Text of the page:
Commentary Magazine


Topic: the Kotel

Ignoring the Rights of the Other Women at the Wall

Writing in the Jerusalem Post this week, public relations expert Laura Kam argued that the ongoing controversy over Women of the Wall is particularly harmful to Israel because it’s seen as an issue of women’s rights. I agree that Israel’s current policy unacceptably violates Women of the Wall’s rights in some respects. But there’s another group of women whose rights the organization’s overseas advocates too often overlook: the thousands of women who visit the Western Wall every day not to “see and be seen,” as Women of the Wall chairwoman Anat Hoffman shockingly described her goal, but to pour out their hearts to God.

Because much of what the organization seeks to do at the Wall in no way disrupts other people’s worship, the existing ban on these activities is unjustified. A woman wearing a tallit or carrying a Torah, for instance, doesn’t impede anyone’s prayers: If you’re there to pray, your eyes should be on your prayer book, not on what other people are wearing or carrying. Even a full women’s prayer service complete with Torah reading wouldn’t necessarily be disruptive if it were quiet, as Orthodox worship often is: At many Orthodox services, you can’t even hear the Torah reading from more than a few feet away.

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Writing in the Jerusalem Post this week, public relations expert Laura Kam argued that the ongoing controversy over Women of the Wall is particularly harmful to Israel because it’s seen as an issue of women’s rights. I agree that Israel’s current policy unacceptably violates Women of the Wall’s rights in some respects. But there’s another group of women whose rights the organization’s overseas advocates too often overlook: the thousands of women who visit the Western Wall every day not to “see and be seen,” as Women of the Wall chairwoman Anat Hoffman shockingly described her goal, but to pour out their hearts to God.

Because much of what the organization seeks to do at the Wall in no way disrupts other people’s worship, the existing ban on these activities is unjustified. A woman wearing a tallit or carrying a Torah, for instance, doesn’t impede anyone’s prayers: If you’re there to pray, your eyes should be on your prayer book, not on what other people are wearing or carrying. Even a full women’s prayer service complete with Torah reading wouldn’t necessarily be disruptive if it were quiet, as Orthodox worship often is: At many Orthodox services, you can’t even hear the Torah reading from more than a few feet away.

But that isn’t what Women of the Wall want. What they want is to make a political statement by worshiping as loudly and publicly as possible–to “see and be seen,” in Hoffman’s words. And that most definitely is disruptive to other worshipers: It’s hard to concentrate on one set of words when someone else is chanting a different set at full volume nearby.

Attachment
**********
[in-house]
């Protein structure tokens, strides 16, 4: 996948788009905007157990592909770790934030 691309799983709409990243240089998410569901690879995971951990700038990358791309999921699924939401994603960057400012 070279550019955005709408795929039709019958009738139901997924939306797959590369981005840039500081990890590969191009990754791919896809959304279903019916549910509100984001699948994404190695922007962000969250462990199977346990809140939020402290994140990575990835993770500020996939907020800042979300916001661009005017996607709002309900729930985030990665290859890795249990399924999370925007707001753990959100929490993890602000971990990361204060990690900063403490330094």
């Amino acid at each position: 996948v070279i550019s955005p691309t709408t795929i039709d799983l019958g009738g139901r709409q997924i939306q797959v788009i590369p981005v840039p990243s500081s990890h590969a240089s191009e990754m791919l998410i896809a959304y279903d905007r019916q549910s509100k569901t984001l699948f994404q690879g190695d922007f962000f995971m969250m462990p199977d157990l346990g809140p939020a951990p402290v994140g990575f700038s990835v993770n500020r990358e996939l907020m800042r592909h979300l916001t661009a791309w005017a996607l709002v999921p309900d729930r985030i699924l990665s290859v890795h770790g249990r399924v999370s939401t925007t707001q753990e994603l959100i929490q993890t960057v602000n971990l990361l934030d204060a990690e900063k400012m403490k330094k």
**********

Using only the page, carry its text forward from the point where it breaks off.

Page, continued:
Indeed, even the limited activity the group is allowed to conduct at the Wall today is conducted in as loud, public and disruptive manner as possible: A New York Times article last month, for instance, described the women “dancing and singing hymns in the women’s section,” which would certainly be disruptive to other women trying to pray at the site.

Jonathan’s analysis last week of why Women of the Wall’s battle has little traction in Israel was spot-on from a political standpoint. But there’s another reason that has little to do with politics: Contrary to the myth that most Israelis are secular, a majority of Israeli Jews actually put themselves someplace on the spectrum between “traditional, but not very religious” and “ultra-Orthodox.” And even among the 42 percent that define themselves as secular, many observe certain Jewish traditions and even believe in God: A recent survey found that a whopping 80 percent of Israeli Jews overall believe in God; 66 percent light candles on Friday night; 68 percent fast on Yom Kippur; 67 percent avoid leavened bread on Passover; and so forth.

In short, most Israeli Jews respect the sincerity of those thousands of women who pray at the Wall every day even if they would never do so themselves. Consequently, they see no reason why these women’s heartfelt prayers should be disrupted by other women seeking merely to make a political statement.

If Women of the Wall were more interested in praying than politics, Israelis might be more sympathetic to their cause. But as long as their main goal is to “see and be seen,” Israelis will understandably give precedence to the rights of those women who just want to pray to God without disruption.

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